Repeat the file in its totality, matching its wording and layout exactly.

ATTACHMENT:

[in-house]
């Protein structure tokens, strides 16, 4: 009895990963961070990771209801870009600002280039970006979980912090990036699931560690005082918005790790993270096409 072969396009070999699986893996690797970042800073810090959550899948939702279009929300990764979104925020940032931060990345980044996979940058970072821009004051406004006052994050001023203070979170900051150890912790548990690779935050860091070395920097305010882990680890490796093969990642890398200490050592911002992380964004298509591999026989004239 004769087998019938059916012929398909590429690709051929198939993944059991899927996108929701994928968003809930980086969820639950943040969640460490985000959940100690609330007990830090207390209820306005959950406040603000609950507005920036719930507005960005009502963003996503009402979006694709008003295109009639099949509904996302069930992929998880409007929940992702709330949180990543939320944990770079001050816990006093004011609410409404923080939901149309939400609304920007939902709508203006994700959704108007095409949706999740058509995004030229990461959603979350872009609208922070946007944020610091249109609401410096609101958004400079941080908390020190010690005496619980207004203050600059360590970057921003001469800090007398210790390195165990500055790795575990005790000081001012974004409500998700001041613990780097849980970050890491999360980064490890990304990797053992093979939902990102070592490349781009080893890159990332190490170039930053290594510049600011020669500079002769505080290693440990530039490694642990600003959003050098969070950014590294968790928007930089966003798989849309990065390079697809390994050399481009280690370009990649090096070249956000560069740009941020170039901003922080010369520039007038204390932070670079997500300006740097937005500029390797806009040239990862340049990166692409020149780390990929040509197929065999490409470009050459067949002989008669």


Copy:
[in-house]
């Protein structure tokens, strides 16, 4: 009895990963961070990771209801870009600002280039970006979980912090990036699931560690005082918005790790993270096409 072969396009070999699986893996690797970042800073810090959550899948939702279009929300990764979104925020940032931060990345980044996979940058970072821009004051406004006052994050001023203070979170900051150890912790548990690779935050860091070395920097305010882990680890490796093969990642890398200490050592911002992380964004298509591999026989004239 004769087998019938059916012929398909590429690709051929198939993944059991899927996108929701994928968003809930980086969820639950943040969640460490985000959940100690609330007990830090207390209820306005959950406040603000609950507005920036719930507005960005009502963003996503009402979006694709008003295109009639099949509904996302069930992929998880409007929940992702709330949180990543939320944990770079001050816990006093004011609410409404923080939901149309939400609304920007939902709508203006994700959704108007095409949706999740058509995004030229990461959603979350872009609208922070946007944020610091249109609401410096609101958004400079941080908390020190010690005496619980207004203050600059360590970057921003001469800090007398210790390195165990500055790795575990005790000081001012974004409500998700001041613990780097849980970050890491999360980064490890990304990797053992093979939902990102070592490349781009080893890159990332190490170039930053290594510049600011020669500079002769505080290693440990530039490694642990600003959003050098969070950014590294968790928007930089966003798989849309990065390079697809390994050399481009280690370009990649090096070249956000560069740009941020170039901003922080010369520039007038204390932070670079997500300006740097937005500029390797806009040239990862340049990166692409020149780390990929040509197929065999490409470009050459067949002989008669």